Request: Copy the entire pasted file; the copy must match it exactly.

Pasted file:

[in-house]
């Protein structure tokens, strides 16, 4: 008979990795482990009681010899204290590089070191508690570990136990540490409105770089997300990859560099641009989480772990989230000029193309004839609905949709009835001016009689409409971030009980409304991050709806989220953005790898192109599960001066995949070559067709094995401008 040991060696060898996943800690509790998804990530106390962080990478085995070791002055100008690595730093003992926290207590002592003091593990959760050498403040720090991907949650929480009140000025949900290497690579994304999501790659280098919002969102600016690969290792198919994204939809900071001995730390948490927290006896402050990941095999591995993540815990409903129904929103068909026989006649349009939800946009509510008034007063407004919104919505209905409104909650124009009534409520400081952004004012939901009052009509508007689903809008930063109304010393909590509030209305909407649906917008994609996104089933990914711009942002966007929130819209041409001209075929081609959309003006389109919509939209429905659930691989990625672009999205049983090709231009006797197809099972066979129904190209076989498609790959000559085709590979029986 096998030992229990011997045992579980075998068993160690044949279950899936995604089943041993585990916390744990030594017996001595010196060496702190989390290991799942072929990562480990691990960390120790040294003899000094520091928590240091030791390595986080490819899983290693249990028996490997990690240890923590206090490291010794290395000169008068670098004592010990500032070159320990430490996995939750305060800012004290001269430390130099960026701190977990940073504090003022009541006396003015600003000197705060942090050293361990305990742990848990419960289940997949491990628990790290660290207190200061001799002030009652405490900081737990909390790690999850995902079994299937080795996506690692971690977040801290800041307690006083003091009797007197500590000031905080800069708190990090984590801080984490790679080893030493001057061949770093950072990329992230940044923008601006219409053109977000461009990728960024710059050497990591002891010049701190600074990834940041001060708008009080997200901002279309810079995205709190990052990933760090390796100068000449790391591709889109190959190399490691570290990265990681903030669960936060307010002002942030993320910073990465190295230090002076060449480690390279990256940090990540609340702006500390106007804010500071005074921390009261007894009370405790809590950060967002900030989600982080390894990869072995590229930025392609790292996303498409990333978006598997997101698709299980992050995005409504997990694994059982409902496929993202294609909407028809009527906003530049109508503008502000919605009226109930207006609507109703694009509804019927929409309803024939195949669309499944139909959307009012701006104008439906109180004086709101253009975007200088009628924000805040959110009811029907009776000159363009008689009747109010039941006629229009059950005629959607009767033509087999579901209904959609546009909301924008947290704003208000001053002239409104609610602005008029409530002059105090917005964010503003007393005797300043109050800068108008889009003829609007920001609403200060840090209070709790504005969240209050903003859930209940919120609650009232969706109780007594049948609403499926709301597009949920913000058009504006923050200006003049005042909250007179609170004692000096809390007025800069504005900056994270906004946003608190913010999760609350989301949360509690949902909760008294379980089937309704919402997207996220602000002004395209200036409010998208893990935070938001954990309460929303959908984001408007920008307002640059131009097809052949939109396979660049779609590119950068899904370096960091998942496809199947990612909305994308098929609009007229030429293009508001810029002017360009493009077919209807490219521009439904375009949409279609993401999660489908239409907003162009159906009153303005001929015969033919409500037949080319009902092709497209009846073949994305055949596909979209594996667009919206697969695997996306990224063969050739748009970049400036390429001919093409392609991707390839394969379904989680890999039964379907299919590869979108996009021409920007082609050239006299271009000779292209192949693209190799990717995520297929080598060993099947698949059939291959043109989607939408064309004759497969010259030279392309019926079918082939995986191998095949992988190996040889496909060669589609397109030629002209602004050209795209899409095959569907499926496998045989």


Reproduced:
[in-house]
């Protein structure tokens, strides 16, 4: 008979990795482990009681010899204290590089070191508690570990136990540490409105770089997300990859560099641009989480772990989230000029193309004839609905949709009835001016009689409409971030009980409304991050709806989220953005790898192109599960001066995949070559067709094995401008 040991060696060898996943800690509790998804990530106390962080990478085995070791002055100008690595730093003992926290207590002592003091593990959760050498403040720090991907949650929480009140000025949900290497690579994304999501790659280098919002969102600016690969290792198919994204939809900071001995730390948490927290006896402050990941095999591995993540815990409903129904929103068909026989006649349009939800946009509510008034007063407004919104919505209905409104909650124009009534409520400081952004004012939901009052009509508007689903809008930063109304010393909590509030209305909407649906917008994609996104089933990914711009942002966007929130819209041409001209075929081609959309003006389109919509939209429905659930691989990625672009999205049983090709231009006797197809099972066979129904190209076989498609790959000559085709590979029986 096998030992229990011997045992579980075998068993160690044949279950899936995604089943041993585990916390744990030594017996001595010196060496702190989390290991799942072929990562480990691990960390120790040294003899000094520091928590240091030791390595986080490819899983290693249990028996490997990690240890923590206090490291010794290395000169008068670098004592010990500032070159320990430490996995939750305060800012004290001269430390130099960026701190977990940073504090003022009541006396003015600003000197705060942090050293361990305990742990848990419960289940997949491990628990790290660290207190200061001799002030009652405490900081737990909390790690999850995902079994299937080795996506690692971690977040801290800041307690006083003091009797007197500590000031905080800069708190990090984590801080984490790679080893030493001057061949770093950072990329992230940044923008601006219409053109977000461009990728960024710059050497990591002891010049701190600074990834940041001060708008009080997200901002279309810079995205709190990052990933760090390796100068000449790391591709889109190959190399490691570290990265990681903030669960936060307010002002942030993320910073990465190295230090002076060449480690390279990256940090990540609340702006500390106007804010500071005074921390009261007894009370405790809590950060967002900030989600982080390894990869072995590229930025392609790292996303498409990333978006598997997101698709299980992050995005409504997990694994059982409902496929993202294609909407028809009527906003530049109508503008502000919605009226109930207006609507109703694009509804019927929409309803024939195949669309499944139909959307009012701006104008439906109180004086709101253009975007200088009628924000805040959110009811029907009776000159363009008689009747109010039941006629229009059950005629959607009767033509087999579901209904959609546009909301924008947290704003208000001053002239409104609610602005008029409530002059105090917005964010503003007393005797300043109050800068108008889009003829609007920001609403200060840090209070709790504005969240209050903003859930209940919120609650009232969706109780007594049948609403499926709301597009949920913000058009504006923050200006003049005042909250007179609170004692000096809390007025800069504005900056994270906004946003608190913010999760609350989301949360509690949902909760008294379980089937309704919402997207996220602000002004395209200036409010998208893990935070938001954990309460929303959908984001408007920008307002640059131009097809052949939109396979660049779609590119950068899904370096960091998942496809199947990612909305994308098929609009007229030429293009508001810029002017360009493009077919209807490219521009439904375009949409279609993401999660489908239409907003162009159906009153303005001929015969033919409500037949080319009902092709497209009846073949994305055949596909979209594996667009919206697969695997996306990224063969050739748009970049400036390429001919093409392609991707390839394969379904989680890999039964379907299919590869979108996009021409920007082609050239006299271009000779292209192949693209190799990717995520297929080598060993099947698949059939291959043109989607939408064309004759497969010259030279392309019926079918082939995986191998095949992988190996040889496909060669589609397109030629002209602004050209795209899409095959569907499926496998045989």